A Look at What is New in COPD Research and Innovation

Posted on February 25, 2022   |   

This post was authored by: Amanda Atkinson, MSN, RN, and David Mannino, MD.

The science of medicine is always evolving. In the past, innovation has pushed us forward, resulting in treatments and even cures for diseases that once held a not-so-positive outcome. Today we will be exploring a few treatment innovations on the horizon for those living with COPD. Dr. David Mannino discusses the positives, as well as the potential cautions associated with these innovations.

Q: Can you discuss some of the promising innovations that are on the horizon for COPD treatment and research?

A: Most current treatment innovations for COPD focus on advanced disease. There is currently a procedure under investigation called bronchial rheoplasty. This procedure uses electrical energy, delivered via bronchoscope, to kill mucus-producing cells, in hopes that when the lung cells regenerate there will be fewer of these cells, and less mucous. A similar innovation that is also under investigation is called targeted lung denervation. This procedure interrupts the nerve reflexes that constrict the air tubes, with the intent of inducing a type of permanent bronchodilation.

One intervention that is now approved for use in advanced COPD is lung volume reduction using valves or coils (the use of valves has been widely approved, coil approval varies by country). Valve and coil procedures are done bronchoscopically, or with a tube inserted down the airways, rather than surgically like traditional lung volume reduction. These procedures attempt to reduce emphysematous parts of the lung so that more normal parts of the lungs can expand.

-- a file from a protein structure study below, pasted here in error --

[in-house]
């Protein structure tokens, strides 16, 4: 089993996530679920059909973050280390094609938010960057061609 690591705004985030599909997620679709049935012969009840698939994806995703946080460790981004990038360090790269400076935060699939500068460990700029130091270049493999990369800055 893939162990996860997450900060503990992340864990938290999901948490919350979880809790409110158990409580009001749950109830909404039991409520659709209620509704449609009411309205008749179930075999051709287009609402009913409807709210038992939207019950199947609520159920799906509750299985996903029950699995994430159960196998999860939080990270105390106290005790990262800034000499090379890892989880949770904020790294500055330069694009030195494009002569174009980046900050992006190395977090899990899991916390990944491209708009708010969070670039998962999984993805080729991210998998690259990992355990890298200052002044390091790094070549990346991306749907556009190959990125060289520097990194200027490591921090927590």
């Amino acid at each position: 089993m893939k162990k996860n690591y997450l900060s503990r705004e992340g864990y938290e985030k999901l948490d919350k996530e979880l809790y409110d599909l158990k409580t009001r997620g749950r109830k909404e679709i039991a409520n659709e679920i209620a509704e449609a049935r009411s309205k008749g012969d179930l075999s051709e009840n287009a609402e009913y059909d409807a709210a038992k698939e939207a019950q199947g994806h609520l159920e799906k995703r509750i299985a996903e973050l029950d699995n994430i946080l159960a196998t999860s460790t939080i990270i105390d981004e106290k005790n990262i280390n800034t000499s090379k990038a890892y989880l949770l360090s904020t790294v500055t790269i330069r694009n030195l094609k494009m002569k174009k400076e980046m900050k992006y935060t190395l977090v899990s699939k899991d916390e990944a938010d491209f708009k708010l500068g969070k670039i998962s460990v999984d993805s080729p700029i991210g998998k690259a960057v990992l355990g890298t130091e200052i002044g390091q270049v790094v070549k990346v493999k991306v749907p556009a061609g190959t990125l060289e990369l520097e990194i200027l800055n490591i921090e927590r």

Work is also being done to look at the use of non-invasive ventilation in patients with high levels of carbon dioxide. These and related techniques aim to help improve ventilation of the lungs.

Regarding new innovations in research, a lot of work is being done surrounding early disease. This includes defining disease using different tools with the hope of finding COPD at an earlier stage when interventions may be more likely to change the development and progression of the disease. There is also work being done surrounding the development of disease markers that could assist in guiding the development of therapies.

Q: Are you seeing any effective treatments that may still be underutilized by health care providers as a whole?

A: In earlier stages of the disease, COPD is often not diagnosed. Because of this, people who might benefit from standard COPD therapies such as bronchodilators and steroids do not get them. Screening, testing, and early diagnosis are important steps towards making sure that individuals receive the proper treatment in a timely manner.

In more advanced COPD, pulmonary rehabilitation is an often-underutilized treatment. There are several reasons for this, including inadequate availability of rehabilitation centers, and poor reimbursement by insurance. Patient-related issues such as distance to the center, transportation, and other physical issues can also be a hindrance.